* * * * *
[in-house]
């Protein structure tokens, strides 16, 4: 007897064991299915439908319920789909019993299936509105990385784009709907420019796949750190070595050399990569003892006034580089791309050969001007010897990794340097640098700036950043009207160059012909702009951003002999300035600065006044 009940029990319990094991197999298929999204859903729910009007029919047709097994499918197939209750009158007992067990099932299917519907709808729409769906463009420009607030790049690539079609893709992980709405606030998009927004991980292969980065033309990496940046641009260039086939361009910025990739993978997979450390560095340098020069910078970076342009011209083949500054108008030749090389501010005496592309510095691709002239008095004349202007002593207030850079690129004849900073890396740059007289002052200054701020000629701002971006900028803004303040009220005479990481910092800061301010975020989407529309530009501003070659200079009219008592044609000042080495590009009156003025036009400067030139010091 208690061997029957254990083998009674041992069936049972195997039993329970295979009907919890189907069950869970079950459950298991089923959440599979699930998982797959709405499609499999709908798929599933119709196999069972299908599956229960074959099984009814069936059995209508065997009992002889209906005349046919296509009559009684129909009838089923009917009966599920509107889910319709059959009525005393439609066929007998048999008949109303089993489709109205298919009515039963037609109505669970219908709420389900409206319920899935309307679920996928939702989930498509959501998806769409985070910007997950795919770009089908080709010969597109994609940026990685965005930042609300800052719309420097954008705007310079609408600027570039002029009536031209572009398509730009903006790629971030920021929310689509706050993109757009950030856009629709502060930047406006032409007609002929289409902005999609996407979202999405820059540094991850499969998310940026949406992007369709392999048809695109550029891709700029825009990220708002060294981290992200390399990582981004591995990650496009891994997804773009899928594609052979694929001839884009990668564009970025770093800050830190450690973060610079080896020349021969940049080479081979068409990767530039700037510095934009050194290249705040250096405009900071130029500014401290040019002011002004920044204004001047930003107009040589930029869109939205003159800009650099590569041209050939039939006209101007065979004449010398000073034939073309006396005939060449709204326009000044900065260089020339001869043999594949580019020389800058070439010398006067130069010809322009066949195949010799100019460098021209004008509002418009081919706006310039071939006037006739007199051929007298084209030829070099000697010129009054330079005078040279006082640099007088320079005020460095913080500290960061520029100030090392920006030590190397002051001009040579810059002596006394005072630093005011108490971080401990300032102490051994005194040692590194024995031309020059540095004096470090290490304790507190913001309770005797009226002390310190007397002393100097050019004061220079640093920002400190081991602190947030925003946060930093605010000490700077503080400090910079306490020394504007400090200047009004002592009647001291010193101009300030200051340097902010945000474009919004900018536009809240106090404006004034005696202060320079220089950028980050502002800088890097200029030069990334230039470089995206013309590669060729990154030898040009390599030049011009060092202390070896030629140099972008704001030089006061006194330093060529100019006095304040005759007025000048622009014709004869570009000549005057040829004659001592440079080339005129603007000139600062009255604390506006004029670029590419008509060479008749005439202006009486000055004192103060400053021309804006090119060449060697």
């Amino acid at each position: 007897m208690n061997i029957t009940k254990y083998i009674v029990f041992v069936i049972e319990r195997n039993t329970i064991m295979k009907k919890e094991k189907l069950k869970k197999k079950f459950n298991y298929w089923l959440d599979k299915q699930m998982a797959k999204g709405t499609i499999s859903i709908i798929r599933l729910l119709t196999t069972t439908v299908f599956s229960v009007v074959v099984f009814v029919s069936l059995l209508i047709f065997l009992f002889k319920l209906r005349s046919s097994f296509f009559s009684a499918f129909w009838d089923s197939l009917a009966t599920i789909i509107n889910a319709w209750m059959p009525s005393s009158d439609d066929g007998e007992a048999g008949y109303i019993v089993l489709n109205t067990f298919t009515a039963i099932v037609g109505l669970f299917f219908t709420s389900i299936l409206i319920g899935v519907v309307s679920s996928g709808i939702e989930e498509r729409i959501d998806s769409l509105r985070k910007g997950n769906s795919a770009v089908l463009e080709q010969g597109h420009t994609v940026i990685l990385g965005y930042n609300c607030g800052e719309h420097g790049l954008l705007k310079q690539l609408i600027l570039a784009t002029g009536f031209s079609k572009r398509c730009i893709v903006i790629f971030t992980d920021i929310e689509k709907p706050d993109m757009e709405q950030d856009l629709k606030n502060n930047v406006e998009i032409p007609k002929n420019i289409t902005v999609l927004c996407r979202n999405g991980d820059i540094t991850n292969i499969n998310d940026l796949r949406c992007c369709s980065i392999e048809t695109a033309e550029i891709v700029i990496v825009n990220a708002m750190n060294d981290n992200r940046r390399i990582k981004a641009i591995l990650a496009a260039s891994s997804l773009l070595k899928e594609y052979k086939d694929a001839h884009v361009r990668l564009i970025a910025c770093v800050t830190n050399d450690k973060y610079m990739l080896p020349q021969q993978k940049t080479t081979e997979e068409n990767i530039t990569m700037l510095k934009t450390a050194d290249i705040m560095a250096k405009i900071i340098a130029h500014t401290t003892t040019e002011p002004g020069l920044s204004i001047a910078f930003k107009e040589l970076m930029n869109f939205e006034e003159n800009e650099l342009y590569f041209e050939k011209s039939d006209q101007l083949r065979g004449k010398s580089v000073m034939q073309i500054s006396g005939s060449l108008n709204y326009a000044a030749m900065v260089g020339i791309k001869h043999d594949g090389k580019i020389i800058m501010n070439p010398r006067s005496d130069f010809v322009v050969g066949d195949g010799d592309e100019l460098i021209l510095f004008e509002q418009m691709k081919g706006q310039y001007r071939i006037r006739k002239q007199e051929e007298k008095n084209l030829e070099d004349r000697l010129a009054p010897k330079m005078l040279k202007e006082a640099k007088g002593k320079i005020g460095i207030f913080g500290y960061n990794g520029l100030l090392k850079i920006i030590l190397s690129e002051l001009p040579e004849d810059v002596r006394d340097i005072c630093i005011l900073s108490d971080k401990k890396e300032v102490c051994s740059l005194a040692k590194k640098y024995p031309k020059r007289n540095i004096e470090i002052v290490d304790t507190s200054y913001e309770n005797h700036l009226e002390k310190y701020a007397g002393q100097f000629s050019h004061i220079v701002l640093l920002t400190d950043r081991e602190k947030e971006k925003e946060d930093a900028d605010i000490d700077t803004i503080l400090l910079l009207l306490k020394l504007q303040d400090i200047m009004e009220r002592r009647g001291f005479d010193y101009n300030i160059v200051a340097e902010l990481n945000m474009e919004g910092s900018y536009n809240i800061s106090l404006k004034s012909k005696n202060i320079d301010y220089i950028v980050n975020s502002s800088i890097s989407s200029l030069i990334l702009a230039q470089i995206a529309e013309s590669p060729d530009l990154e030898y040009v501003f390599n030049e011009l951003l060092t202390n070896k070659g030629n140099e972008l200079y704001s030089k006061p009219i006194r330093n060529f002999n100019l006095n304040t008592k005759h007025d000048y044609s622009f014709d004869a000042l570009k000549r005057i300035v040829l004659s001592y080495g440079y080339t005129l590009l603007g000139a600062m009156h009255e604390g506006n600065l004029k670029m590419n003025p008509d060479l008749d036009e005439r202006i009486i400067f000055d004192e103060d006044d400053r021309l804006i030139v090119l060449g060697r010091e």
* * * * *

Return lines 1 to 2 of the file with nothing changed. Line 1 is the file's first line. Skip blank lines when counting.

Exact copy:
[in-house]
């Protein structure tokens, strides 16, 4: 007897064991299915439908319920789909019993299936509105990385784009709907420019796949750190070595050399990569003892006034580089791309050969001007010897990794340097640098700036950043009207160059012909702009951003002999300035600065006044 009940029990319990094991197999298929999204859903729910009007029919047709097994499918197939209750009158007992067990099932299917519907709808729409769906463009420009607030790049690539079609893709992980709405606030998009927004991980292969980065033309990496940046641009260039086939361009910025990739993978997979450390560095340098020069910078970076342009011209083949500054108008030749090389501010005496592309510095691709002239008095004349202007002593207030850079690129004849900073890396740059007289002052200054701020000629701002971006900028803004303040009220005479990481910092800061301010975020989407529309530009501003070659200079009219008592044609000042080495590009009156003025036009400067030139010091 208690061997029957254990083998009674041992069936049972195997039993329970295979009907919890189907069950869970079950459950298991089923959440599979699930998982797959709405499609499999709908798929599933119709196999069972299908599956229960074959099984009814069936059995209508065997009992002889209906005349046919296509009559009684129909009838089923009917009966599920509107889910319709059959009525005393439609066929007998048999008949109303089993489709109205298919009515039963037609109505669970219908709420389900409206319920899935309307679920996928939702989930498509959501998806769409985070910007997950795919770009089908080709010969597109994609940026990685965005930042609300800052719309420097954008705007310079609408600027570039002029009536031209572009398509730009903006790629971030920021929310689509706050993109757009950030856009629709502060930047406006032409007609002929289409902005999609996407979202999405820059540094991850499969998310940026949406992007369709392999048809695109550029891709700029825009990220708002060294981290992200390399990582981004591995990650496009891994997804773009899928594609052979694929001839884009990668564009970025770093800050830190450690973060610079080896020349021969940049080479081979068409990767530039700037510095934009050194290249705040250096405009900071130029500014401290040019002011002004920044204004001047930003107009040589930029869109939205003159800009650099590569041209050939039939006209101007065979004449010398000073034939073309006396005939060449709204326009000044900065260089020339001869043999594949580019020389800058070439010398006067130069010809322009066949195949010799100019460098021209004008509002418009081919706006310039071939006037006739007199051929007298084209030829070099000697010129009054330079005078040279006082640099007088320079005020460095913080500290960061520029100030090392920006030590190397002051001009040579810059002596006394005072630093005011108490971080401990300032102490051994005194040692590194024995031309020059540095004096470090290490304790507190913001309770005797009226002390310190007397002393100097050019004061220079640093920002400190081991602190947030925003946060930093605010000490700077503080400090910079306490020394504007400090200047009004002592009647001291010193101009300030200051340097902010945000474009919004900018536009809240106090404006004034005696202060320079220089950028980050502002800088890097200029030069990334230039470089995206013309590669060729990154030898040009390599030049011009060092202390070896030629140099972008704001030089006061006194330093060529100019006095304040005759007025000048622009014709004869570009000549005057040829004659001592440079080339005129603007000139600062009255604390506006004029670029590419008509060479008749005439202006009486000055004192103060400053021309804006090119060449060697």